EP–a much easier name–is a branch of cardiology that deals with the diagnosis and treatment of heart rhythm disorders. We do an extra year (or two) of training after the standard cardiology fellowship.
EP doctors do three things:
- Ablate (Burn or freeze)
- Implant and manage cardiac devices.
- Take care of patients.
- Electrophysiological Studies
- Why might I need an electrophysiological study?
- What are the risks of an electrophysiological study?
- How do I get ready for an electrophysiological study?
- What happens during an electrophysiological study?
- What happens after an electrophysiological study?
- Next steps
- Electrophysiology Procedure
- After the Procedure
- Returning Home
- When to Call Us
- Do You Need an Electrophysiologist?
- Specialized Training for Electrophysiologists
- When Do You Need An Electrophysiologist?
- Heart, Vascular and Thoracic Care
- Electrophysiology (EP) Tests
- What is an Electrophysiology Study?
Catheter ablation is a procedure in which a small catheter is placed inside the heart (via a leg vein). The catheter has a 4-8 mm metal tip through which radio-frequency (or cryothermal) energy is delivered to selected parts of the heart. (The area to ablate is selected primarily by two simple strategies: vector analysis of the how the arrhythmia activates the heart (ie…north-south, east-west) and secondly, by moving the ablation catheter in a “warmer-colder” trial-and-error manner.) The 4-8 mm ablation lesions can eliminate rogue cells that have electrically run amok, or in the case of AF, isolate areas of the heart.
Catheter ablation is the only cardiac procedure that can be correctly called curative. (No, stents do not cure atherosclerosis.)
I learned ablation in the mid-1990s but did not start using it for atrial fibrillation until 2004. Over the past few years, AF-ablation has emerged as electrophysiology’s most exciting therapy. Here is a link to my atrial fibrillation page.
The other procedural aspect of electrophysiology is implantation of cardiac devices. Pacemakers, Defibrillators (ICDs) and Cardiac Resynchronization Therapy (CRT=BiVentricular) are placed under the skin in the upper chest and are connected to wires that are snaked through veins and positioned into the heart for sensing, pacing and shock delivery.
Although it takes time to learn the surgical installation process, and attention to detail to do it well, the far greater challenge in device management is skillfully applying these complex therapies in the management of patients–the judgment part.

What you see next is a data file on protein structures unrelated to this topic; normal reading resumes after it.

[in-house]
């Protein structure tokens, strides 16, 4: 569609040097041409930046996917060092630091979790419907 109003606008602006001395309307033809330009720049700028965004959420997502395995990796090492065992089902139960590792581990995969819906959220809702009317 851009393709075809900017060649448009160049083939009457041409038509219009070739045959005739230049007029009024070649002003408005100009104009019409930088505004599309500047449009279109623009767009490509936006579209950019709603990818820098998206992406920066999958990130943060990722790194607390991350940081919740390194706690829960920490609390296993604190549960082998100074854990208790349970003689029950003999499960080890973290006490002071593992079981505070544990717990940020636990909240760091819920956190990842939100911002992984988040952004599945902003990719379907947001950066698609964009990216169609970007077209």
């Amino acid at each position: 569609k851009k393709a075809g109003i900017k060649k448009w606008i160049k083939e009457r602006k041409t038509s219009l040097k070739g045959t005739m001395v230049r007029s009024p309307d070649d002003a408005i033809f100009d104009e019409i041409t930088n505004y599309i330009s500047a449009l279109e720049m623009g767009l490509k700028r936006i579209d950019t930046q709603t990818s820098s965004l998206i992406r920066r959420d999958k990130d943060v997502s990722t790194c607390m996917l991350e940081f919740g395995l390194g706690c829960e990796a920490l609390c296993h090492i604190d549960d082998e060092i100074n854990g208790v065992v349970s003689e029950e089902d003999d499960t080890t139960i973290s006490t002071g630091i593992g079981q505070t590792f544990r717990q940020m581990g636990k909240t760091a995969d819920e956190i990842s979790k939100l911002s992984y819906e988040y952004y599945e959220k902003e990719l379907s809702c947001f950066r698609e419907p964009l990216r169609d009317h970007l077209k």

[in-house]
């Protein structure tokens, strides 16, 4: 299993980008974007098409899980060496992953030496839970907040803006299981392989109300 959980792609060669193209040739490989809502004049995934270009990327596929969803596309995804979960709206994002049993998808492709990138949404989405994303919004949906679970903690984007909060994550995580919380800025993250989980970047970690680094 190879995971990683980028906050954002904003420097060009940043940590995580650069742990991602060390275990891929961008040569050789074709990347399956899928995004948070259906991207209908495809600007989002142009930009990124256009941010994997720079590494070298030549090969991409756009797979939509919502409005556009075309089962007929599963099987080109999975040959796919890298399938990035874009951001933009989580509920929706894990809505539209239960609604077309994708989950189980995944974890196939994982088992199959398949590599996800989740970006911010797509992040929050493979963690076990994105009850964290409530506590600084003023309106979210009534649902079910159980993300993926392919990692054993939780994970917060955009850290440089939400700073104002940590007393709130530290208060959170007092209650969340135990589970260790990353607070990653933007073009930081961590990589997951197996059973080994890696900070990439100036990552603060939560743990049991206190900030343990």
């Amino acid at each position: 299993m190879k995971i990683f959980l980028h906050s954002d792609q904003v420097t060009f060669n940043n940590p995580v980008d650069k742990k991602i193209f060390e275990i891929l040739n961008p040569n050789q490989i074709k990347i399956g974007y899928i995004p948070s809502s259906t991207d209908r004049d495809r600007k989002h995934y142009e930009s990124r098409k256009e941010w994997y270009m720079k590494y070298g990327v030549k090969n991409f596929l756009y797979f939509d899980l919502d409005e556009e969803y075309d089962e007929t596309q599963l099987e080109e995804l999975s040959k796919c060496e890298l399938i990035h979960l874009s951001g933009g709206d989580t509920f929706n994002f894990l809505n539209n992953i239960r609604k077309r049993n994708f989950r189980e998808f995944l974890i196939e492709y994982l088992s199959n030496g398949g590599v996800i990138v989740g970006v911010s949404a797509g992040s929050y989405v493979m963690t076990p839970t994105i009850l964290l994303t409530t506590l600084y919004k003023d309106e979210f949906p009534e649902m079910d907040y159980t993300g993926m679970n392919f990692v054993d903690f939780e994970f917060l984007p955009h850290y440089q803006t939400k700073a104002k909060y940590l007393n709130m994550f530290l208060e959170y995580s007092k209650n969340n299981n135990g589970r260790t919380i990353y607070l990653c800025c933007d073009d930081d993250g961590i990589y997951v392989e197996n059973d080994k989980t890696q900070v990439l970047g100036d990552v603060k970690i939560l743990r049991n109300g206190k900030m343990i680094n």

In a selected group of patients, ICDs lower the risk of death. They are, however, associated with substantial risk to the patient. Here is the link to my ICD/Pacemakers archives. Also of interest are these posts on ICD complications. (I urge those interested in understanding the limitations of the ICD trials to read, Mark Josephson’s Critical Appraisal of ICDs in JACC-2008
Electrophysiologists are not just proceduralists and installers. We are real medical doctors.
In many cases, a heart rhythm problem results from a random event–a fluke. Supra-ventricular tachycardia (SVT), lone-AF in a young healthy person, and congenital AV-block are just three examples of many such hiccups of nature. These non-acquired (congenital) problems comprise a substantial portion of our practice. EP doctors are fortunate because we get to treat a wide range of patients: from the very young, with congenital disease, to the aged with the disease of excessive birthdays, and everywhere in between.
In other cases, the heart’s rhythm is affected by environmental factors, both cardiac and non-cardiac. For instance, hardening of the arteries and heart attacks cause heart rhythm problems. So does long-standing high blood pressure, diabetes, sleep disorders and bad lifestyle choices.
Understanding whether to use a catheter, a device, a medicine, or in some cases, none-of-the-above, requires us to listen to, exam, and talk with our patients. In other words…be a doctor. The verb for this is doctoring, which I write about frequently. (Tags of archived posts similar to doctoring are at: ‘Joy of Medicine,’ medical-decision making, and General Medicine.)
Electrophysiology is a beautiful field because it mixes pharmacology, procedures, and old-fashioned doctoring to help people.
Why might I need an electrophysiological study?
Your healthcare provider may advise an EP study for these reasons:
To evaluate symptoms such as dizziness, fainting, weakness, palpitation, or others to see if they might be caused by a rhythm problem. This may be done when other tests have not been clear and your doctor strongly suspects you have a heart rhythm problem